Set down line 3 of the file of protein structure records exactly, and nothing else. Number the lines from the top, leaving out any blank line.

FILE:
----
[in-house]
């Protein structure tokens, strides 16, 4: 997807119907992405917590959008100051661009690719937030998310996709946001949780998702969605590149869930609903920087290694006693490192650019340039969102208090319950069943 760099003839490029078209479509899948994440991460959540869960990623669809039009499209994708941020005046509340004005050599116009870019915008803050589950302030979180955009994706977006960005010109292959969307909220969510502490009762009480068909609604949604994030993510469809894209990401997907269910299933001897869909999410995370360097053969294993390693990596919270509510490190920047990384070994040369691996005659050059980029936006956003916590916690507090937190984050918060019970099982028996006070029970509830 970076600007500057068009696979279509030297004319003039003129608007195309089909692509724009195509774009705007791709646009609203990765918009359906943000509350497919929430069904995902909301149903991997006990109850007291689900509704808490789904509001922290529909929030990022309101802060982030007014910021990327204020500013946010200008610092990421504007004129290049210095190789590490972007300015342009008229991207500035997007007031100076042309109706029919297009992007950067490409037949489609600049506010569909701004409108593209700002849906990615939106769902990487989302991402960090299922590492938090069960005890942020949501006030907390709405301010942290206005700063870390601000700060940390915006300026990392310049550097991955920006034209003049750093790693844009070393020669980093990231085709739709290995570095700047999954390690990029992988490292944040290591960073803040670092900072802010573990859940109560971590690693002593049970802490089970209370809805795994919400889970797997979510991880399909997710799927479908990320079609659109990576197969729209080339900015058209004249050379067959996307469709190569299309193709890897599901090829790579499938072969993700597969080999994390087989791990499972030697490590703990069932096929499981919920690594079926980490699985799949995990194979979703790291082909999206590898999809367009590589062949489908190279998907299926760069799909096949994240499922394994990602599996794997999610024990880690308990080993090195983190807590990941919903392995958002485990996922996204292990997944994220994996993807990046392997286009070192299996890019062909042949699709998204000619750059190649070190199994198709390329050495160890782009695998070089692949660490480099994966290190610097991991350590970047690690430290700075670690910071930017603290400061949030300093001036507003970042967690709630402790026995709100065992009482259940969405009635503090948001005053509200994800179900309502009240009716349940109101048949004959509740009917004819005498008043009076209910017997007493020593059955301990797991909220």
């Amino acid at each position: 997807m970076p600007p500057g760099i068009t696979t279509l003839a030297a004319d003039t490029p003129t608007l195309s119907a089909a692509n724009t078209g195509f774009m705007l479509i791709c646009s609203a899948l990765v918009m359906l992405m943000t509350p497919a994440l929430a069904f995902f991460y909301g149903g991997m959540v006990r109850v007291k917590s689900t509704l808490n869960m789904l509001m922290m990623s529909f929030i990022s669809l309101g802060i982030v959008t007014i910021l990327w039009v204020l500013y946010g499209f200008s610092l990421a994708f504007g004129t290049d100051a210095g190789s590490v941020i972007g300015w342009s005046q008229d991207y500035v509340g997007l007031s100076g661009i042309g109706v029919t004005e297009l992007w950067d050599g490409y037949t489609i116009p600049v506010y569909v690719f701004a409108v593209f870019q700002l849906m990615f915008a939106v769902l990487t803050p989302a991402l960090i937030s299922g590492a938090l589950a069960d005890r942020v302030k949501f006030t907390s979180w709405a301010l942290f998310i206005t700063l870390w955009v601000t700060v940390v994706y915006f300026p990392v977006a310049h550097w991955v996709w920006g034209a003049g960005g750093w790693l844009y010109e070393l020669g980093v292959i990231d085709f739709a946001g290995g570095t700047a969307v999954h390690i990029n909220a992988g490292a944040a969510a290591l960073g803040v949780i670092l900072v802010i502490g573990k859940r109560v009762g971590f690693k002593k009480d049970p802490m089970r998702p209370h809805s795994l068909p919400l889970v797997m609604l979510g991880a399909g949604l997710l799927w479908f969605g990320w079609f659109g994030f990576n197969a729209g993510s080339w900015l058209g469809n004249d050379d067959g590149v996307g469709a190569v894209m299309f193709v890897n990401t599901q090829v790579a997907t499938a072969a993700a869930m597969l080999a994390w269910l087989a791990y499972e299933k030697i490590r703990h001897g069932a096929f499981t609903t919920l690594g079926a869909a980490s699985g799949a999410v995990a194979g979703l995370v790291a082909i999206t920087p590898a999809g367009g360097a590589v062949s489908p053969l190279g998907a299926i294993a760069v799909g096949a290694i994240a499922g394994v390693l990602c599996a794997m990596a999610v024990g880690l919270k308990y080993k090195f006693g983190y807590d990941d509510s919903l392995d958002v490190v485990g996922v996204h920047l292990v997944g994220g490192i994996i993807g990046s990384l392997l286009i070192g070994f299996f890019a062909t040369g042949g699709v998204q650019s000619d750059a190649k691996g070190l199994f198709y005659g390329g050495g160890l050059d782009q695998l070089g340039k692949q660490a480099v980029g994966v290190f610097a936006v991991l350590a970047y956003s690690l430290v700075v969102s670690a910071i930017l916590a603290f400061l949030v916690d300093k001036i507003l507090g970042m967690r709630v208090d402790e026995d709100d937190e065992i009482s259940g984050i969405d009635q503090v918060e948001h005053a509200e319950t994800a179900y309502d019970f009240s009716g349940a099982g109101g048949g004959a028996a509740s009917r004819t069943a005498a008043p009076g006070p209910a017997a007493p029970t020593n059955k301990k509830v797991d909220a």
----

């Amino acid at each position: 997807m970076p600007p500057g760099i068009t696979t279509l003839a030297a004319d003039t490029p003129t608007l195309s119907a089909a692509n724009t078209g195509f774009m705007l479509i791709c646009s609203a899948l990765v918009m359906l992405m943000t509350p497919a994440l929430a069904f995902f991460y909301g149903g991997m959540v006990r109850v007291k917590s689900t509704l808490n869960m789904l509001m922290m990623s529909f929030i990022s669809l309101g802060i982030v959008t007014i910021l990327w039009v204020l500013y946010g499209f200008s610092l990421a994708f504007g004129t290049d100051a210095g190789s590490v941020i972007g300015w342009s005046q008229d991207y500035v509340g997007l007031s100076g661009i042309g109706v029919t004005e297009l992007w950067d050599g490409y037949t489609i116009p600049v506010y569909v690719f701004a409108v593209f870019q700002l849906m990615f915008a939106v769902l990487t803050p989302a991402l960090i937030s299922g590492a938090l589950a069960d005890r942020v302030k949501f006030t907390s979180w709405a301010l942290f998310i206005t700063l870390w955009v601000t700060v940390v994706y915006f300026p990392v977006a310049h550097w991955v996709w920006g034209a003049g960005g750093w790693l844009y010109e070393l020669g980093v292959i990231d085709f739709a946001g290995g570095t700047a969307v999954h390690i990029n909220a992988g490292a944040a969510a290591l960073g803040v949780i670092l900072v802010i502490g573990k859940r109560v009762g971590f690693k002593k009480d049970p802490m089970r998702p209370h809805s795994l068909p919400l889970v797997m609604l979510g991880a399909g949604l997710l799927w479908f969605g990320w079609f659109g994030f990576n197969a729209g993510s080339w900015l058209g469809n004249d050379d067959g590149v996307g469709a190569v894209m299309f193709v890897n990401t599901q090829v790579a997907t499938a072969a993700a869930m597969l080999a994390w269910l087989a791990y499972e299933k030697i490590r703990h001897g069932a096929f499981t609903t919920l690594g079926a869909a980490s699985g799949a999410v995990a194979g979703l995370v790291a082909i999206t920087p590898a999809g367009g360097a590589v062949s489908p053969l190279g998907a299926i294993a760069v799909g096949a290694i994240a499922g394994v390693l990602c599996a794997m990596a999610v024990g880690l919270k308990y080993k090195f006693g983190y807590d990941d509510s919903l392995d958002v490190v485990g996922v996204h920047l292990v997944g994220g490192i994996i993807g990046s990384l392997l286009i070192g070994f299996f890019a062909t040369g042949g699709v998204q650019s000619d750059a190649k691996g070190l199994f198709y005659g390329g050495g160890l050059d782009q695998l070089g340039k692949q660490a480099v980029g994966v290190f610097a936006v991991l350590a970047y956003s690690l430290v700075v969102s670690a910071i930017l916590a603290f400061l949030v916690d300093k001036i507003l507090g970042m967690r709630v208090d402790e026995d709100d937190e065992i009482s259940g984050i969405d009635q503090v918060e948001h005053a509200e319950t994800a179900y309502d019970f009240s009716g349940a099982g109101g048949g004959a028996a509740s009917r004819t069943a005498a008043p009076g006070p209910a017997a007493p029970t020593n059955k301990k509830v797991d909220a």